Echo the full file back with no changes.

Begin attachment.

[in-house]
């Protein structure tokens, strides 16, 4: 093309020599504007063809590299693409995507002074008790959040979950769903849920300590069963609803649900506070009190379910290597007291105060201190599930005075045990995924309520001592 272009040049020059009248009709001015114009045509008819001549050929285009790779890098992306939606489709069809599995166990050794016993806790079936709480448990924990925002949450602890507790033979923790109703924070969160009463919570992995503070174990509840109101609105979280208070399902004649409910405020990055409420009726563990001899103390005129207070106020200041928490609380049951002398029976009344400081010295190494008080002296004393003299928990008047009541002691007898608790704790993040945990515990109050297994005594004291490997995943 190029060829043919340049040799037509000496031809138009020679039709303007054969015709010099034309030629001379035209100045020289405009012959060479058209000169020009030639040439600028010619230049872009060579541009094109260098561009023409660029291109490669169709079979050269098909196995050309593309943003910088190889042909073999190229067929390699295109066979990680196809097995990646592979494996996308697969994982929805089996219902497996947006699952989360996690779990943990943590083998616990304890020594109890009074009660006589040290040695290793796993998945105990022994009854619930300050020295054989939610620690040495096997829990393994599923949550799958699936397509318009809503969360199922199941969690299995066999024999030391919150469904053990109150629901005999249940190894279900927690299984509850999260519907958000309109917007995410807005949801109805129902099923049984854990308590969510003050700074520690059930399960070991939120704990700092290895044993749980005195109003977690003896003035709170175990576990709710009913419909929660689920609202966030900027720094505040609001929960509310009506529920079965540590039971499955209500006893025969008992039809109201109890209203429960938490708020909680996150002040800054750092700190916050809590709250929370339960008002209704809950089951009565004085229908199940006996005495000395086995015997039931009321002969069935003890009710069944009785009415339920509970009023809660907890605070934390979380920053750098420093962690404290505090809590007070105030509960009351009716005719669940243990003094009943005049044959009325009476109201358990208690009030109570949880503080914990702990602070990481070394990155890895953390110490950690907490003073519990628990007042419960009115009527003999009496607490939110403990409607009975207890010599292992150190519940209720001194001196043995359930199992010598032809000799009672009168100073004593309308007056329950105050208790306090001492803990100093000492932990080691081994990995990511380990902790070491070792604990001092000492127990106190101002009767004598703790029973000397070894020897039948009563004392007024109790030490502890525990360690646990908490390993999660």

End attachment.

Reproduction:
[in-house]
């Protein structure tokens, strides 16, 4: 093309020599504007063809590299693409995507002074008790959040979950769903849920300590069963609803649900506070009190379910290597007291105060201190599930005075045990995924309520001592 272009040049020059009248009709001015114009045509008819001549050929285009790779890098992306939606489709069809599995166990050794016993806790079936709480448990924990925002949450602890507790033979923790109703924070969160009463919570992995503070174990509840109101609105979280208070399902004649409910405020990055409420009726563990001899103390005129207070106020200041928490609380049951002398029976009344400081010295190494008080002296004393003299928990008047009541002691007898608790704790993040945990515990109050297994005594004291490997995943 190029060829043919340049040799037509000496031809138009020679039709303007054969015709010099034309030629001379035209100045020289405009012959060479058209000169020009030639040439600028010619230049872009060579541009094109260098561009023409660029291109490669169709079979050269098909196995050309593309943003910088190889042909073999190229067929390699295109066979990680196809097995990646592979494996996308697969994982929805089996219902497996947006699952989360996690779990943990943590083998616990304890020594109890009074009660006589040290040695290793796993998945105990022994009854619930300050020295054989939610620690040495096997829990393994599923949550799958699936397509318009809503969360199922199941969690299995066999024999030391919150469904053990109150629901005999249940190894279900927690299984509850999260519907958000309109917007995410807005949801109805129902099923049984854990308590969510003050700074520690059930399960070991939120704990700092290895044993749980005195109003977690003896003035709170175990576990709710009913419909929660689920609202966030900027720094505040609001929960509310009506529920079965540590039971499955209500006893025969008992039809109201109890209203429960938490708020909680996150002040800054750092700190916050809590709250929370339960008002209704809950089951009565004085229908199940006996005495000395086995015997039931009321002969069935003890009710069944009785009415339920509970009023809660907890605070934390979380920053750098420093962690404290505090809590007070105030509960009351009716005719669940243990003094009943005049044959009325009476109201358990208690009030109570949880503080914990702990602070990481070394990155890895953390110490950690907490003073519990628990007042419960009115009527003999009496607490939110403990409607009975207890010599292992150190519940209720001194001196043995359930199992010598032809000799009672009168100073004593309308007056329950105050208790306090001492803990100093000492932990080691081994990995990511380990902790070491070792604990001092000492127990106190101002009767004598703790029973000397070894020897039948009563004392007024109790030490502890525990360690646990908490390993999660």